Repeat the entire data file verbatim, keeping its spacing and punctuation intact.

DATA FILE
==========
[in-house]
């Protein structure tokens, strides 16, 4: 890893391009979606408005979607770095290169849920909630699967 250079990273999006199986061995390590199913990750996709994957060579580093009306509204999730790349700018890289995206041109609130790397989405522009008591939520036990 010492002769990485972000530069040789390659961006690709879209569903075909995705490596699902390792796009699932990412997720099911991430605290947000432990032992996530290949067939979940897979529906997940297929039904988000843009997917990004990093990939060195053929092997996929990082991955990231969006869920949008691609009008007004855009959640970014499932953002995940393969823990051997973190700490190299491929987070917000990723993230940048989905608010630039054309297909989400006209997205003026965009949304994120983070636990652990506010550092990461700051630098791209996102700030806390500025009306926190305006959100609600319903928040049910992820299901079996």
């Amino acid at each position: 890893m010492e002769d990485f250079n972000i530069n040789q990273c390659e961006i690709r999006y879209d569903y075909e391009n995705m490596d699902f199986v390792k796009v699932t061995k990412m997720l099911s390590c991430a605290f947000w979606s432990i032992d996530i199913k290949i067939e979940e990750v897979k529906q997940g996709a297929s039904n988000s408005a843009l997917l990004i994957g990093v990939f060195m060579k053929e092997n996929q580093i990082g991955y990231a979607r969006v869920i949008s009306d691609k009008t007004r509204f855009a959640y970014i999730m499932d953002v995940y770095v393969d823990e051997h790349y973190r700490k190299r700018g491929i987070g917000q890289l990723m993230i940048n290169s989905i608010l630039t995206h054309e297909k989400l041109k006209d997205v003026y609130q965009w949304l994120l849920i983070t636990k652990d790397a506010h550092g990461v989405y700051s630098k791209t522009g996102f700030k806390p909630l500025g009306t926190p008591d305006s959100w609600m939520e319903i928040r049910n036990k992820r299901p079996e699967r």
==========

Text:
[in-house]
């Protein structure tokens, strides 16, 4: 890893391009979606408005979607770095290169849920909630699967 250079990273999006199986061995390590199913990750996709994957060579580093009306509204999730790349700018890289995206041109609130790397989405522009008591939520036990 010492002769990485972000530069040789390659961006690709879209569903075909995705490596699902390792796009699932990412997720099911991430605290947000432990032992996530290949067939979940897979529906997940297929039904988000843009997917990004990093990939060195053929092997996929990082991955990231969006869920949008691609009008007004855009959640970014499932953002995940393969823990051997973190700490190299491929987070917000990723993230940048989905608010630039054309297909989400006209997205003026965009949304994120983070636990652990506010550092990461700051630098791209996102700030806390500025009306926190305006959100609600319903928040049910992820299901079996």
């Amino acid at each position: 890893m010492e002769d990485f250079n972000i530069n040789q990273c390659e961006i690709r999006y879209d569903y075909e391009n995705m490596d699902f199986v390792k796009v699932t061995k990412m997720l099911s390590c991430a605290f947000w979606s432990i032992d996530i199913k290949i067939e979940e990750v897979k529906q997940g996709a297929s039904n988000s408005a843009l997917l990004i994957g990093v990939f060195m060579k053929e092997n996929q580093i990082g991955y990231a979607r969006v869920i949008s009306d691609k009008t007004r509204f855009a959640y970014i999730m499932d953002v995940y770095v393969d823990e051997h790349y973190r700490k190299r700018g491929i987070g917000q890289l990723m993230i940048n290169s989905i608010l630039t995206h054309e297909k989400l041109k006209d997205v003026y609130q965009w949304l994120l849920i983070t636990k652990d790397a506010h550092g990461v989405y700051s630098k791209t522009g996102f700030k806390p909630l500025g009306t926190p008591d305006s959100w609600m939520e319903i928040r049910n036990k992820r299901p079996e699967r």